Nature Ramble

Been absent the last couple of weeks, blame it on the silly season.

This week it’s a swim rather than a ramble, so get your togs on we’re off to the sea around the Isle of Skye in Scotland to look at a shellfish that I have never heard of before.

Flame shell reef off Scotland could be world’s biggest

Experts believe the colony of Limaria hians in Loch Alsh, a sea inlet between Skye and mainland, is the largest of its kind

Flame shells group together on the sea bed and their nests create a living reef to support hundreds of other species. Photograph: Marine Scotland/PA

The discovery of a large shellfish reef on the west coast of the UK could be the biggest find of its kind in the world, experts believe.

The reef, made up of more than 100 million brightly coloured and rare flame shells, or Limaria hians, was found in Loch Alsh, a sea inlet between Skye and the Scottish mainland. It covers an area of 4.6 sq miles (7.5 sq km) and was discovered during a survey commissioned by Marine Scotland. It is the largest known colony of flame shells in the UK and possibly the world, say experts.

The Scottish environment secretary, Richard Lochhead, said: “The seas around Scotland are a hotbed of biodiversity and the clean and cold waters support many fascinating and beautiful species.

“With Scottish waters covering an area around five times bigger than our landmass, it’s a huge challenge to try and understand more about our diverse and precious sea life.

“This important discovery may be the largest grouping of flame shells anywhere in the world.

“And not only are flame shells beautiful to look at, these enigmatic shellfish form a reef that offers a safe and productive environment for many other species.”

Flame shells have a similar shape to scallops, with many neon orange tentacles that appear between the two shells. They group together on the sea bed and their nests create a living reef to support hundreds of other species.

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I love the last sentence…

“Who needs space travel when we’ve still to fully explore and understand the oceans and seas here on planet Earth?”

Doesn’t that say so much?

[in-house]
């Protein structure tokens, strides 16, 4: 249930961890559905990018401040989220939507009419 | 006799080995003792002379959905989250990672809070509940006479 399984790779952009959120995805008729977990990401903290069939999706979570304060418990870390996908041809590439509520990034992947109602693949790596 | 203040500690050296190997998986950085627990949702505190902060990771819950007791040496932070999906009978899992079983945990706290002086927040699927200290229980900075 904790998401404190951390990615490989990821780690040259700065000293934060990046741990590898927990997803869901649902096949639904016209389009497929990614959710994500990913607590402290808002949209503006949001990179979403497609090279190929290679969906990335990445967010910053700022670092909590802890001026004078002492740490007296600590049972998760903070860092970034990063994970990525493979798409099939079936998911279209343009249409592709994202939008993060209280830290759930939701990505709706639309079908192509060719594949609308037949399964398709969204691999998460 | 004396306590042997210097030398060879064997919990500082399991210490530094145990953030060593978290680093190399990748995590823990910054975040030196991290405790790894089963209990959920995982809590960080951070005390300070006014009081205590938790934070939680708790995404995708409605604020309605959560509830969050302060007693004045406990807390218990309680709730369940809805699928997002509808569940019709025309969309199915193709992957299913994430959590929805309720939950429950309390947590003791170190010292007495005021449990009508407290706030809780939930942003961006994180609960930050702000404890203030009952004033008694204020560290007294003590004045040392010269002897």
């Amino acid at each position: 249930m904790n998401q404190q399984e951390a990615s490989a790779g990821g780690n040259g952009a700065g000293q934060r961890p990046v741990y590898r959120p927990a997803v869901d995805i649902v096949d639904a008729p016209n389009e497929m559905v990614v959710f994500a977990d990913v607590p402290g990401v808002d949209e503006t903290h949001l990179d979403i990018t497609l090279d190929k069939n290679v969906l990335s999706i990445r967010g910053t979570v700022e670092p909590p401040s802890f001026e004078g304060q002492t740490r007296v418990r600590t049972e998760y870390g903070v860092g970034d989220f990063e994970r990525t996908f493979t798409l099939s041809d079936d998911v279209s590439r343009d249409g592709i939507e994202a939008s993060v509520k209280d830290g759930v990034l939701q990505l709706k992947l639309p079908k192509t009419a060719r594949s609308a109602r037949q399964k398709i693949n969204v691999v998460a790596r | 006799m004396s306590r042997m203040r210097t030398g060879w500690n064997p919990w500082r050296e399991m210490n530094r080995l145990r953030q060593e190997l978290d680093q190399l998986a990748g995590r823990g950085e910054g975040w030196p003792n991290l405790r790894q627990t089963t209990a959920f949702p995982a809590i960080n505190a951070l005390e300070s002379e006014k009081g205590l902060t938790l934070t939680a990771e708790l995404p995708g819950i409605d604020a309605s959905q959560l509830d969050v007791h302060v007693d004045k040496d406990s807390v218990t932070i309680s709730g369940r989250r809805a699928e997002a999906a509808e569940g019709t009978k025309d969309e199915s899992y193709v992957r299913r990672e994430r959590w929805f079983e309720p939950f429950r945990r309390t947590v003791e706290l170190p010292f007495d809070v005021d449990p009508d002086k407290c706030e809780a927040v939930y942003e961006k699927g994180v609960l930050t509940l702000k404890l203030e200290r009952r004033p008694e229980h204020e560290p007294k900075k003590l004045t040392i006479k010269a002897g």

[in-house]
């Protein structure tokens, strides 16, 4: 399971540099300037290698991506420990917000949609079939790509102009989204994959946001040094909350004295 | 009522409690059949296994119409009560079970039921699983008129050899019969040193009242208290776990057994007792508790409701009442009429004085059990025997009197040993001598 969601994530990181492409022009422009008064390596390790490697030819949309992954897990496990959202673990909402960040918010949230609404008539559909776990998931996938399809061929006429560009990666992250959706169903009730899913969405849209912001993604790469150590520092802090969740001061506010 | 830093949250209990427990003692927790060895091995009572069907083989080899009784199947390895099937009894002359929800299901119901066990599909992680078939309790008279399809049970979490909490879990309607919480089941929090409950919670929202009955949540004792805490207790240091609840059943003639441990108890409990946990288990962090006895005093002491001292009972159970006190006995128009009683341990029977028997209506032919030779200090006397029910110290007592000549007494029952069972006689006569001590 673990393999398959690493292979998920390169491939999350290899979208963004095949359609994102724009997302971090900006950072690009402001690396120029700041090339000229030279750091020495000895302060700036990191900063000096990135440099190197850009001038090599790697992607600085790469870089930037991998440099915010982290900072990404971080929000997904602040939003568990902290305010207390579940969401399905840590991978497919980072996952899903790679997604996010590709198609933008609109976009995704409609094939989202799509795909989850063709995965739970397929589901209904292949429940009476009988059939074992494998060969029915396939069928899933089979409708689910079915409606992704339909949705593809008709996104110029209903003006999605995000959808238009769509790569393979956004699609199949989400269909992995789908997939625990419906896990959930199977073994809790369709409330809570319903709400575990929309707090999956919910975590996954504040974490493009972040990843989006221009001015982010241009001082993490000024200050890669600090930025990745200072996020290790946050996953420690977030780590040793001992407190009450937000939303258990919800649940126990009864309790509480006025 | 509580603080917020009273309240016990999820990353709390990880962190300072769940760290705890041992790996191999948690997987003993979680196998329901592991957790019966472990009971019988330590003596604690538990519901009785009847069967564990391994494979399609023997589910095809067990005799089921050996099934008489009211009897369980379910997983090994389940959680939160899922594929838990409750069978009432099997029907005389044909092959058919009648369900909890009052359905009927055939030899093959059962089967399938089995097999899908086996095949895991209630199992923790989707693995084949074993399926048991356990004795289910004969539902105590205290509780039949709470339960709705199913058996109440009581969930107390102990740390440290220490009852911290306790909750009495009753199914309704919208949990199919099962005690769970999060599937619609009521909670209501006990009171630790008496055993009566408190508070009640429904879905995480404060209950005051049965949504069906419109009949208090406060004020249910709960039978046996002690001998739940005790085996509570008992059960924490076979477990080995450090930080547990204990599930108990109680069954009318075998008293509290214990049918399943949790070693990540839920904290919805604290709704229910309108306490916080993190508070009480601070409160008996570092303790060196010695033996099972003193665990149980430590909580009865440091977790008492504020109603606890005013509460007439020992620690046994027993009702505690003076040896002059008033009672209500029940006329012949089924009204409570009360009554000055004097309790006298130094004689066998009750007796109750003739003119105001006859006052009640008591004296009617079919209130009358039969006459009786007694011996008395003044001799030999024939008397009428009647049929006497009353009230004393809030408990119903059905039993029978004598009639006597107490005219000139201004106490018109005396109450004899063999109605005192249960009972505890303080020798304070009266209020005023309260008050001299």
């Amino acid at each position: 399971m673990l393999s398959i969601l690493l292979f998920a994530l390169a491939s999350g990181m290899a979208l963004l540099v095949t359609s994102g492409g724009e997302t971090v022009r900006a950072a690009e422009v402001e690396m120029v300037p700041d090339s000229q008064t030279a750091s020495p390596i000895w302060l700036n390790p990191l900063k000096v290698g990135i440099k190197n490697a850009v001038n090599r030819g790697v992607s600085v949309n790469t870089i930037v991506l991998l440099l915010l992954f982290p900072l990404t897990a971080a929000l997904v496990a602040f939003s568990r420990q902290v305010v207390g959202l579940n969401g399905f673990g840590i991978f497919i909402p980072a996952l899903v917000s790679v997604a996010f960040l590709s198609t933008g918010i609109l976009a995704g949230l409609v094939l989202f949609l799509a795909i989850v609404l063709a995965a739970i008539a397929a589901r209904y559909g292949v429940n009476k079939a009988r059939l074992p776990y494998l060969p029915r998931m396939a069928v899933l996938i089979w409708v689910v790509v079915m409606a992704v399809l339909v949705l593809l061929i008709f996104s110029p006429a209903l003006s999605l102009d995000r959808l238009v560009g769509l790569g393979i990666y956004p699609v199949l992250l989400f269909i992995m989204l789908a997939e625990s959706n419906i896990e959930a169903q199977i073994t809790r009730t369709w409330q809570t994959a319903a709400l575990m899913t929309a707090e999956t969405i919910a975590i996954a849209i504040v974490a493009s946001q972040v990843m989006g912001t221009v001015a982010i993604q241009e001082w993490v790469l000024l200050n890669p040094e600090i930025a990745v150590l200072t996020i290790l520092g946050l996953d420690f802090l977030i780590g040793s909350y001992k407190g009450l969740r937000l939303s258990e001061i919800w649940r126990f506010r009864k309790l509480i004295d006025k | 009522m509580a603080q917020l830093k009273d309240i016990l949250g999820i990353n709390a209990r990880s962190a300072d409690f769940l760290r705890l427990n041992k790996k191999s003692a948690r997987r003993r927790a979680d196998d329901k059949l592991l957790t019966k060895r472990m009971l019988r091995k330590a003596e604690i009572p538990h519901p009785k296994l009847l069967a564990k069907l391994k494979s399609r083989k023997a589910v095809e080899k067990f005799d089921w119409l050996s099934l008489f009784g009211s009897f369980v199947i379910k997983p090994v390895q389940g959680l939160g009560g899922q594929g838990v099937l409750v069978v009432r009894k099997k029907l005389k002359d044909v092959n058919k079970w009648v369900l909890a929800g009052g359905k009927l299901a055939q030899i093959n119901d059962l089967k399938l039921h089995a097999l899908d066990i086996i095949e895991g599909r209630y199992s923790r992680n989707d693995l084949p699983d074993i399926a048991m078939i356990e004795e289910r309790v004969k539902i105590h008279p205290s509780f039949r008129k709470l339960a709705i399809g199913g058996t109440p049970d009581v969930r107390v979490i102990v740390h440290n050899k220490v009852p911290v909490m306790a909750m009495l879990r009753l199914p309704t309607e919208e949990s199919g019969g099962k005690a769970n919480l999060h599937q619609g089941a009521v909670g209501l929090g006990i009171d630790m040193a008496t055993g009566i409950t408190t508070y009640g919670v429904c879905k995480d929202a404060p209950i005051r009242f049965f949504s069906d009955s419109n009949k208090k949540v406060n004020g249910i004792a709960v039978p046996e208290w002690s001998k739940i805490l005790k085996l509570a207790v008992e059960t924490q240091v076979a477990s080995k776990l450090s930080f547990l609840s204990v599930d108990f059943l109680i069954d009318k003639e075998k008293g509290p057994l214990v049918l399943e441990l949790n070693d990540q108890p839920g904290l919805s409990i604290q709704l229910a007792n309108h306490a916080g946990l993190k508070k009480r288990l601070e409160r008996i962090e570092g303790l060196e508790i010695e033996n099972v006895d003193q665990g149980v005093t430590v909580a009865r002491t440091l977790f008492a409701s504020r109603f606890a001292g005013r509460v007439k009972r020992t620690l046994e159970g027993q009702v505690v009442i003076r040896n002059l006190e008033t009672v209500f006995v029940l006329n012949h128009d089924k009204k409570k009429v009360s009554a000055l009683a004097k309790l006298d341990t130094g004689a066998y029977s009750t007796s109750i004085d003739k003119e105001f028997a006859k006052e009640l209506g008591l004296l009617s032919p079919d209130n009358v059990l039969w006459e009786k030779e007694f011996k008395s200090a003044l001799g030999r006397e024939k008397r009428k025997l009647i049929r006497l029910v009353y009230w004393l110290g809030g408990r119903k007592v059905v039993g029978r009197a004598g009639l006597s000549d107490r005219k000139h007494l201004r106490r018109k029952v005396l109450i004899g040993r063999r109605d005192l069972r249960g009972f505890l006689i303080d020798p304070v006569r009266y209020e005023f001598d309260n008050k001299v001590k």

These Flame Shells (Limaria hians) from Scotland and parts of the English coastline should not be confused with the Flame Scallop (Lima scabra) from the Caribbean, also a stunning looking species.

Flame Scallop (Lima scabra)

A small look at the wonderful world of nature.

 

 

 

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6 responses to this post.

  1. I never understood why people felt the need to go into space when there is so much right here under our feet to explore. Love the pictures they are beautiful.

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    • >lsf, man’s affinity with space is understandable if you consider that we’re not from this planet. That’s why they can’t find the missing link…. there isn’t one. So where did we come from? That’s the big question. But you are so right about having so much to explore right here.

      AV

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      • I love that you believe we came from somewhere else, it’s a constant conversation in my family, and theme of much of our reading, trying to find the answer to where we came from.

        Your post hit a note with me because I was raised in a very strict religious family who believed we are here only to live a certain way to return to heaven. That never made sense to me, I figured even if there was a heaven we were here to learn everything we could about living now and learning what we can from life. I don’t want to live my life for a future time, I want to live it in the present.

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      • >lsf, I believe you’re right, the present. I have always agreed with a quote that was attributed to Hunter S. Thompson “To arrive in heaven with a well preserved body, rather slide in sideways with Chardonnay in one hand, chocolate in the other shouting thanks for the ride!” Or words to that effect. I have since read that he did not in fact say it.

        I believe our fascination with space is genetically ingrained. I am always reminded of the scene in the film ET “Phone home!” I believe that that is what we are doing.

        I shucked the shackles of religion at the age of 12 and began to think for myself.

        AV

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  2. It is hard to imagine such a beautiful creature living in the cold waters off Scotland. Noting its location I can see why for its in the path of the Gulf Stream.

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